Amnesty International today condemned the closure by the Belarusian authorities of one of Belarus’ most prominent human rights organization, Spring-96, as a further attempt to suppress what remains of the country’s human rights community.
AI Index: EUR 49/006/2003 (Public)
News Service No: 248
29 October 2003
Belarus: And then there were none
Amnesty International today condemned the closure by the Belarusian
authorities of one of Belarus’ most prominent human rights organization,
Spring-96, as a further attempt to suppress what remains of the country’s
human rights community.
"Throughout 2003 human rights defenders in Belarus have faced a
heightened campaign of harassment and intimidation by the authorities aimed
at silencing them. Spring-96 was yet another human rights organization to
fall victim to this deplorable campaign yesterday," Amnesty International
The ruling of the Belarusian Supreme Court was met by a
peaceful sit-down protest by eight members of Spring-96 who were arrested
by police but later released. It is expected that they will be tried later
today for staging an unsanctioned protest action and may face up to 15
days’ imprisonment. If imprisoned, Amnesty International will consider them
to be prisoners of conscience.
In recent months a disturbing number of non-governmental
organizations (NGOs), directly and indirectly engaged in the promotion and
defence of human rights in Belarus, have been closed by a judiciary whose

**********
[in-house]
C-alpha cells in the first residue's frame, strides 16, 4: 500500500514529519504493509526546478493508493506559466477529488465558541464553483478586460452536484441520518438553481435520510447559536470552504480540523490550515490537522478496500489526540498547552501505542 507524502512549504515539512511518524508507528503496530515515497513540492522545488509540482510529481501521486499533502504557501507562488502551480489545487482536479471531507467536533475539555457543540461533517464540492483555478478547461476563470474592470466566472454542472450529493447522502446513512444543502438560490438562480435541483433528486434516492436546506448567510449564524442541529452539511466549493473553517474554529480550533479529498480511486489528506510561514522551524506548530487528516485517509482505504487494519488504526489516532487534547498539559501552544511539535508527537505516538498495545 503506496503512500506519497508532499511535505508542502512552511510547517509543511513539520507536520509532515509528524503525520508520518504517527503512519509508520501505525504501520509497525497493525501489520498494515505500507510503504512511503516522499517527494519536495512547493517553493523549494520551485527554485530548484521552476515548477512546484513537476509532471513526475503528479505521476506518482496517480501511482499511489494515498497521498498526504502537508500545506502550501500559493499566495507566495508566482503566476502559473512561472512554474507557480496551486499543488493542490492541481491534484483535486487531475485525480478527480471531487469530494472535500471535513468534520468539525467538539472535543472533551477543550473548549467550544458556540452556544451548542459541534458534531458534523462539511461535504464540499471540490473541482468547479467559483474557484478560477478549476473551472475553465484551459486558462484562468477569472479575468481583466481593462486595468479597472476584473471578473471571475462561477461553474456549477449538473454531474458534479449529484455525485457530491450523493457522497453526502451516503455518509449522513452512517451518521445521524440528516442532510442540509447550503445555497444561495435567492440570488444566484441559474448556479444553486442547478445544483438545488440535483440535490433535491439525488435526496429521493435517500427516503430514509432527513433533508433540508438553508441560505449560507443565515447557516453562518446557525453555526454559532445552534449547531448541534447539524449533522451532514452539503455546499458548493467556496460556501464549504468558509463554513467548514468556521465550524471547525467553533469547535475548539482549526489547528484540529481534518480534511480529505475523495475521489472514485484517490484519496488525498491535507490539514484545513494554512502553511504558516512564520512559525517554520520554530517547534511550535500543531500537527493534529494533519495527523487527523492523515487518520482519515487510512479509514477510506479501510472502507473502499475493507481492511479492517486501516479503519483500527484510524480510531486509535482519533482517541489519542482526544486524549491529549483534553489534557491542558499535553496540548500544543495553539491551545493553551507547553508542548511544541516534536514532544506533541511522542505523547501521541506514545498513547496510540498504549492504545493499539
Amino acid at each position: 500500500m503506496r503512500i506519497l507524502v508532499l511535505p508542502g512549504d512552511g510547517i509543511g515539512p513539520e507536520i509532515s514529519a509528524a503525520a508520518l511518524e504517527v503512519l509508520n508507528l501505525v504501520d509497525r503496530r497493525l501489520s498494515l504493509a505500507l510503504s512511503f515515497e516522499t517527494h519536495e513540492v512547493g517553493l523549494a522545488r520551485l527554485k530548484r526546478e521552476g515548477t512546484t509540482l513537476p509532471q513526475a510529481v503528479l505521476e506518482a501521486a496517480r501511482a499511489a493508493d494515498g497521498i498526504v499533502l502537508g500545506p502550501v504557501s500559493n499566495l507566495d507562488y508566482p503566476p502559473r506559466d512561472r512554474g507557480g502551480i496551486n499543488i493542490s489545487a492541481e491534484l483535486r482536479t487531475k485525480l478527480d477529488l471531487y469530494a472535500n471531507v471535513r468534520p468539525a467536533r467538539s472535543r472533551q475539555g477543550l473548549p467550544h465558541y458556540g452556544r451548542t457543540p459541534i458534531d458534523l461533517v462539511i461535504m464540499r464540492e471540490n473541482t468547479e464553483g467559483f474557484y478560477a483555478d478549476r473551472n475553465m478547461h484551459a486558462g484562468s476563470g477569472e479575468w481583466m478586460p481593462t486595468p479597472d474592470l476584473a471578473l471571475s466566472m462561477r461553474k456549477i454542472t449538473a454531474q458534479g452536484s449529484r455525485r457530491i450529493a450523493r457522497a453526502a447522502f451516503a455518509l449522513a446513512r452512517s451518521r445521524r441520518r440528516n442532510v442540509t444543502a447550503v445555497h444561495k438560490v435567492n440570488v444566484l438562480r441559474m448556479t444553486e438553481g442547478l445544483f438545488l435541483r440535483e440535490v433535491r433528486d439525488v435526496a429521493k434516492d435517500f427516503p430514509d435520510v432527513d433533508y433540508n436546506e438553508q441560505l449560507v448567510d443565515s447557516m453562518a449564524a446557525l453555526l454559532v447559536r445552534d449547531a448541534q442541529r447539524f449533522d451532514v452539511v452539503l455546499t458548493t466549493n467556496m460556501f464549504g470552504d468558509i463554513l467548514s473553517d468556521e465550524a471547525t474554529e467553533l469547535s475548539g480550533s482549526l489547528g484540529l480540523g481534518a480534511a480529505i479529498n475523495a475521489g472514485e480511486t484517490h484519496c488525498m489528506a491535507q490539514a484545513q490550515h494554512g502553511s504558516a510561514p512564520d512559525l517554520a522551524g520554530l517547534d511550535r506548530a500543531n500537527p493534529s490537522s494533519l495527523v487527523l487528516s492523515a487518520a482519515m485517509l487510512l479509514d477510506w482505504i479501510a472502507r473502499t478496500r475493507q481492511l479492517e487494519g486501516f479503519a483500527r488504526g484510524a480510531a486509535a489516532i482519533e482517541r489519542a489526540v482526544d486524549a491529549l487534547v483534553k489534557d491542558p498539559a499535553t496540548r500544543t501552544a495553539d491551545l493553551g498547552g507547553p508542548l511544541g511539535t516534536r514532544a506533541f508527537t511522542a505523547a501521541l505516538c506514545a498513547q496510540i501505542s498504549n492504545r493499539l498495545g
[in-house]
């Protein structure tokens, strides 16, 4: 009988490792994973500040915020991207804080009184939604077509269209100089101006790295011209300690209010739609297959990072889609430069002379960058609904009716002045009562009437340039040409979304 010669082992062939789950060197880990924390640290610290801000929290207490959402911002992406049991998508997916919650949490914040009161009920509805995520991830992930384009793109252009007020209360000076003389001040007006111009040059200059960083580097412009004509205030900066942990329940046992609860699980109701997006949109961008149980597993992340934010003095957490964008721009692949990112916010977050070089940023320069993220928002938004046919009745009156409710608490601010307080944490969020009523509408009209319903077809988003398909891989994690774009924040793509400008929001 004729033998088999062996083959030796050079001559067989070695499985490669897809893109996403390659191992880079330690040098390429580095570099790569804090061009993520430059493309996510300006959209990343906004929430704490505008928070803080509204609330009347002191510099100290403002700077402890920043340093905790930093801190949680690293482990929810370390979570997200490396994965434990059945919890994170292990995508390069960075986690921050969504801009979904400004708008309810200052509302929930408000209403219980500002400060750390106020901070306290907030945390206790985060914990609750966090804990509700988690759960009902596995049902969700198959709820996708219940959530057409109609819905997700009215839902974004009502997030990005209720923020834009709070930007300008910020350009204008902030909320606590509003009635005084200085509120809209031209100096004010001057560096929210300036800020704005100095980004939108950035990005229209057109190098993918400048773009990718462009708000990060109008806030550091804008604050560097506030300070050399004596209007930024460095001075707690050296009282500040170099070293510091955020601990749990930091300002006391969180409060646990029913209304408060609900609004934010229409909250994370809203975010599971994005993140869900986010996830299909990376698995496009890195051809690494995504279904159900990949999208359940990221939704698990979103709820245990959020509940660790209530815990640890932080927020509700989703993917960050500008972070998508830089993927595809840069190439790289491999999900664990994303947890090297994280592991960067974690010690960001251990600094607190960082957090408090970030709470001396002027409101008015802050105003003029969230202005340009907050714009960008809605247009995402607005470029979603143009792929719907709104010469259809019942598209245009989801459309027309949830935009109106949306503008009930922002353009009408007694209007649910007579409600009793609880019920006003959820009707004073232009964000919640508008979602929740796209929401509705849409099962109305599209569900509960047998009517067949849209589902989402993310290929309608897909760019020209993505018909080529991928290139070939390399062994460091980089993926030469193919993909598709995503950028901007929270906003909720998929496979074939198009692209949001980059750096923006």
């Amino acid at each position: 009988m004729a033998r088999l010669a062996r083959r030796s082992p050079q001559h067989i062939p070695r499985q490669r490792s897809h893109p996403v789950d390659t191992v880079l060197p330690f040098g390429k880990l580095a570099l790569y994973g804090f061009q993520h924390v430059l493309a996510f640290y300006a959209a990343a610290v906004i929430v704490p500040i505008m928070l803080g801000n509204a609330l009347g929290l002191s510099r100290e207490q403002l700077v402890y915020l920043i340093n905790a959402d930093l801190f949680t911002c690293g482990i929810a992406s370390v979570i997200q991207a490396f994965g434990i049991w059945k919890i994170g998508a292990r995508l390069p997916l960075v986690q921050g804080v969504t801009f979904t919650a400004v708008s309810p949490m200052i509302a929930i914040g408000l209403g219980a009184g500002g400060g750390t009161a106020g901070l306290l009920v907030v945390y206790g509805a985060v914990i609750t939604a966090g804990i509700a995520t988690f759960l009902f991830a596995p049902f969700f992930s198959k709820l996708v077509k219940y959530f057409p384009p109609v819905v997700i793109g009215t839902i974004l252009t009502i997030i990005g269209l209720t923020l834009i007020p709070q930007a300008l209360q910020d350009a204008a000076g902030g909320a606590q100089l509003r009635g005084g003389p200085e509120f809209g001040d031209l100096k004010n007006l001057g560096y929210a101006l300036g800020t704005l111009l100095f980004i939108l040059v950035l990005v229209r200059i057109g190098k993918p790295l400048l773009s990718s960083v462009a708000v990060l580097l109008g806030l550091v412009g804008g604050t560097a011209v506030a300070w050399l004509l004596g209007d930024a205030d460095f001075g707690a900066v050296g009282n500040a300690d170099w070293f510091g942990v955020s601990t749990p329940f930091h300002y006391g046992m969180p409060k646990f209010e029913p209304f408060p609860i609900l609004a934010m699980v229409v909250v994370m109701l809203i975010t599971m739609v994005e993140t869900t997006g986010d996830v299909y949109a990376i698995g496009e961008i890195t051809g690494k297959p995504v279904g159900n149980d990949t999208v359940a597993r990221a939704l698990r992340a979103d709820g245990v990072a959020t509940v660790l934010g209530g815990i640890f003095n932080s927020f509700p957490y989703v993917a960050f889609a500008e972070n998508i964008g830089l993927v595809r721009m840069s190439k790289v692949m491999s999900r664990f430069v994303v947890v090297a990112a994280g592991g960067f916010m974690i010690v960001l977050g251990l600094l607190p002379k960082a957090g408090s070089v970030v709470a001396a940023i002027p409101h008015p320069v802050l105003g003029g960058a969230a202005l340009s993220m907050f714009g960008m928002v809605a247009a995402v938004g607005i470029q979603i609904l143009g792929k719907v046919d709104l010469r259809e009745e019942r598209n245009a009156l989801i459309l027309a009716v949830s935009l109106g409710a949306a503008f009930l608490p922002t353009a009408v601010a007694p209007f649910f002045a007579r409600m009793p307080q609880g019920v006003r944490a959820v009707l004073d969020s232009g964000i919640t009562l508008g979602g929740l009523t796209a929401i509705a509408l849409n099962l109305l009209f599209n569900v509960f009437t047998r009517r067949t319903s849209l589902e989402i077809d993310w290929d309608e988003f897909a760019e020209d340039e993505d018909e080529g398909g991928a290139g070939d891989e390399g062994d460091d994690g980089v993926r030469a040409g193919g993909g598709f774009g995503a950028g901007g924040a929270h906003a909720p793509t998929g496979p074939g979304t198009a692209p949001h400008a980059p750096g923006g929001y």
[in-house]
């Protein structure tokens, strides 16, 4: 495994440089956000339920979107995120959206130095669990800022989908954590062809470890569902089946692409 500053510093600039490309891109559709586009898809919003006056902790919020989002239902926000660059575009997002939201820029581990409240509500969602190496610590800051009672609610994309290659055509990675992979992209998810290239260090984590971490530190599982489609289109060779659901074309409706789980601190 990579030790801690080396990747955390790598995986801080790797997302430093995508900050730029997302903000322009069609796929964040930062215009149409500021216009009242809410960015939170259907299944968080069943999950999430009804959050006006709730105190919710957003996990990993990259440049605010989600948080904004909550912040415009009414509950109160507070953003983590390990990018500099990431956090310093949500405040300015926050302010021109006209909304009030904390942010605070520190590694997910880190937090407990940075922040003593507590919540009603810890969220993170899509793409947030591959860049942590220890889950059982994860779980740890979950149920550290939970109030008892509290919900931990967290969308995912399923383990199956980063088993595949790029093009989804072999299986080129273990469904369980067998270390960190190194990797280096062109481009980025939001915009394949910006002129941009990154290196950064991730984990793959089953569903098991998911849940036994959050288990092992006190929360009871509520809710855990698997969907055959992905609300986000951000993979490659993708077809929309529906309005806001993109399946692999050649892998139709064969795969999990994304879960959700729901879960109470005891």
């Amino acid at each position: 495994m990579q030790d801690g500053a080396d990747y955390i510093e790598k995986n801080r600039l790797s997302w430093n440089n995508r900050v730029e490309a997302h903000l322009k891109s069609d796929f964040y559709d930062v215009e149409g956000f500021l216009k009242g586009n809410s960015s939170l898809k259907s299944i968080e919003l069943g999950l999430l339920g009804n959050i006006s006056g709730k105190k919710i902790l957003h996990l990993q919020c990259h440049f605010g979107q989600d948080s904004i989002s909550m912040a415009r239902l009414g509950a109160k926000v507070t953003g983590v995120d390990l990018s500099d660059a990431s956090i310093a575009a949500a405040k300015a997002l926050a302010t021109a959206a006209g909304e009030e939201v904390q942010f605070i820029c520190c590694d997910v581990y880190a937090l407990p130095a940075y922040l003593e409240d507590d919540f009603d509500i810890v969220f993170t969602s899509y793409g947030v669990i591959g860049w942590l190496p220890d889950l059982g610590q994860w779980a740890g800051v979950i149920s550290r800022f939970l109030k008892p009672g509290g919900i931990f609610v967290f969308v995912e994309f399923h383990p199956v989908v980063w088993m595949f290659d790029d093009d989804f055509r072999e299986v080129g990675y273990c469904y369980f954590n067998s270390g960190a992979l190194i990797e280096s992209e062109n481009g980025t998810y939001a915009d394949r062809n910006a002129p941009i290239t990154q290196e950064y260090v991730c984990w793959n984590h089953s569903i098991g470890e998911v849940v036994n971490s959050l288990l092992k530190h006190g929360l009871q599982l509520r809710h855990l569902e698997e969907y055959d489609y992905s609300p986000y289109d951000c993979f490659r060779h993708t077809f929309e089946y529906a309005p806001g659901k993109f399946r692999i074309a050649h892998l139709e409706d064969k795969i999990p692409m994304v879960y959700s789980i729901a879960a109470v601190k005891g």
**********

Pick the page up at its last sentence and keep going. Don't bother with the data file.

independence has been repeatedly called into question by the international
"Spring-96 was closed by the Belarusian Supreme Court on the
slightest of pretexts and for the most spurious of reasons. The ulterior
motive behind the rationale behind yesterday’s ruling should be apparent to
all," Amnesty International stated.
As in the case of several other human rights NGOs, the court
ruled that Spring-96 had violated several provisions of a highly
controversial law which tightly regulates the activities of civil society.
In one instance, the court reportedly ruled that in rendering legal
assistance to individuals who were not members of the human rights
organization, Spring-96 had violated the law.
In early September another leading human rights organization,
Legal Assistance to the Population, whose staff members have been active in
determining the fate of Belarus "disappeared" opposition figures, was shut
down on grounds equally as spurious.
In the month of August alone two NGO resource centres, Civic
Initiatives and Ratusha, were liquidated by the Belarusian authorities,
while the influential Belarusian Helsinki Committee received an official
warning from the Ministry of Justice for omitting the quotation marks from
the organization’s name on its official letterheads and organizational
"It would be impossible to conceive of more trivial reasons to
justify the suppression of Belarus’ human rights community than those used
by the Belarusian authorities. In light of these repeated attacks any
claims that Belarus is committed to human rights and the rule of law is
farcical," Amnesty International stated.
The impending closure of these human rights organizations has
drawn repeated criticism from a range of international bodies including the
European Union and the Organization for Security and Co-operation in
Amnesty International is urging the Belarusian authorities to
allow human rights defenders in the country to exercise their rights of
association and peaceful assembly without fear of obstruction, harassment,
intimidation or fear of reprisals.